When I met you, there was something about you that I couldn’t quite put my finger on; something unsettling, unnerving. Perhaps it was the way you remained conspicuously quiet even in a group setting, on the outskirts but nonetheless present, looking in. You were a newcomer to our group and being a close-knit bunch, we tried to include you in our social plans off campus. When the others began to write you off as weird and awkward, I decided to befriend you anyway. Not out of pity but because I was a shy child and I know what it feels like to be left behind. As I got to know you better, I saw that talking to me seemed infinitely easier for you than talking to anyone else and it did not go unnoticed. I laughed off their jokes about your crush on me but when I could no longer ignore the lovesick elephant in the room, I emailed you to clarify that my interest in you did not extend past friendship. To my relief, you responded immediately, telling me that I was not wrong about your feelings and that you respected my honesty. You hoped we could still remain friends and I responded affirmatively, thanking you for your maturity.
Sadly, your ‘understanding’ seemed to evaporate within hours and the seemingly endless emails and SMSes you began to bombard me with in the days and weeks that followed made me anxious at every beep of my phone. If still waters run deep, yours run deep into some dark unchartered territory where your sense of entitlement is bolstered by the confidence you seem to gain in writing down what you cannot say. You ignored my repeated requests to be left alone and when you started talking about coming to my house so we could talk, I reported you to our course convenor who told me to contact DISCHO. I made my appointment and handed over all of your emails and SMSes, confident that I would be vindicated. They called you in, you gave your version of events and it was decided that you should write me a letter of apology as your punishment. You, with your unsolicited yet eloquently worded emails about your desire for my time and affection, were instructed to write to me once more. Outraged, I rejected their resolution outright although I was told that you wrote the letter anyway and that it was clear that you were not sorry at all.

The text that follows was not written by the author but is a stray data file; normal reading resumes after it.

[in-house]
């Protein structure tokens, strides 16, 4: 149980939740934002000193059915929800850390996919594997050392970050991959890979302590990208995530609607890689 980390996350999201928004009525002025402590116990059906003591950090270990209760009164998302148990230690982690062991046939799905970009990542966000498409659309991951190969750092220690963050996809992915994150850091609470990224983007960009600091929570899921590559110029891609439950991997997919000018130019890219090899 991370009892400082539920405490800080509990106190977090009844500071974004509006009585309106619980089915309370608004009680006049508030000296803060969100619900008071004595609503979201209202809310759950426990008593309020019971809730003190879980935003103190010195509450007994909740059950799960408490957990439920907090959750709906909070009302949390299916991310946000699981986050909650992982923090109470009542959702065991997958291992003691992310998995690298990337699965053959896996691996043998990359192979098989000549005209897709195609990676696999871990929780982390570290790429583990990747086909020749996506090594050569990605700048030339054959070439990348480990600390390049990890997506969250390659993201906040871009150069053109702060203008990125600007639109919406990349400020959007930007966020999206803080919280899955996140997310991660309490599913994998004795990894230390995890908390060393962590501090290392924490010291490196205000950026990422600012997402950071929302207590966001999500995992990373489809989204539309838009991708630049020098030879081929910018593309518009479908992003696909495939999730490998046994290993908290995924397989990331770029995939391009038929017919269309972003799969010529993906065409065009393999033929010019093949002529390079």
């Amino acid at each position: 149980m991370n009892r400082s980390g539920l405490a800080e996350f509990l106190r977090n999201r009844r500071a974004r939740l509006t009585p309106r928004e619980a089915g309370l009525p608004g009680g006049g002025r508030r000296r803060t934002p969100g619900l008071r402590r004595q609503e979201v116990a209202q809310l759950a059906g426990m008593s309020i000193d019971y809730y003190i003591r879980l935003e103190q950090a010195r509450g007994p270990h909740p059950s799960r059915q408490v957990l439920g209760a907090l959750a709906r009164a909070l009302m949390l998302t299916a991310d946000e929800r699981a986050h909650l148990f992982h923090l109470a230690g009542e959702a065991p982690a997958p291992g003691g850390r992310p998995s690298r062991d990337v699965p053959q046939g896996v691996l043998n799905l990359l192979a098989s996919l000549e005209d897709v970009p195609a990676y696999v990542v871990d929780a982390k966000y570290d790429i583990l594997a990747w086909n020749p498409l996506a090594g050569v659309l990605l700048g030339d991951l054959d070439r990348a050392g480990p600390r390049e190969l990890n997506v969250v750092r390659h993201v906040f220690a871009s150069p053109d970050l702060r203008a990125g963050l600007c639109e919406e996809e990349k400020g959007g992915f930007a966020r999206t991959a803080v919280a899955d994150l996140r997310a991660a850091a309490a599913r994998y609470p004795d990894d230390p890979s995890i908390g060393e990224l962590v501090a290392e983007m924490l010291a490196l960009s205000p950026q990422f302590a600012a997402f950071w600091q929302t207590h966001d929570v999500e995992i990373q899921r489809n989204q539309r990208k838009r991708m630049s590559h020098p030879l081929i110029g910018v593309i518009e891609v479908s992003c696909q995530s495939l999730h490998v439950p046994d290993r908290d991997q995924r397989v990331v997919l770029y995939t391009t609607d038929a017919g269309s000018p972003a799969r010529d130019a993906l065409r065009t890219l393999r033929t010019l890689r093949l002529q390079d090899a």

I contemplated not enrolling for the next year of our degree because of you. I went back to DISCHO, anxious about facing you each day and UCT told me that you had fully satisfied the academic requirements to register and that you should be allowed to do so. They told me I could take my issue to a tribunal but that I should be prepared to have my own behaviour called into question. I found out that you had done this to someone else before me and I contacted DISCHO again but she didn’t want to go through the disciplinary process either. Because while all you had to contend with is your hurt ego at your unrequited affection, victim blaming and victim shaming is sadly an almost inevitable outcome for anyone brave enough to report their harassment or sexual assault. The social stigma of being sexually harassed or raped is a continued and sustained trauma to someone who has already suffered immeasurably, and my piles of evidence meant nothing unless I was prepared to forever be associated with you and what you did to me. I chose to move on and focus on what I came to UCT to do.
Your male privilege means that what you did to me matters less than what I had to have done to provoke your behaviour. After reporting you, it seems to mean that your right to study at UCT matters more than my right to be safe at UCT. And in some twisted sense, it definitely means that I need to safeguard myself against sexual harassment and/or assault EVERY MOMENT OF MY LIFE by modifying what I say, wear and do because you and harassers like you do not understand that NO means NO. You will graduate from UCT, an honoured alumni of a truly great institution and forget about me and this failed attempt at romance. I will forever remember you as someone who ruined my university experience because I tried to be your friend.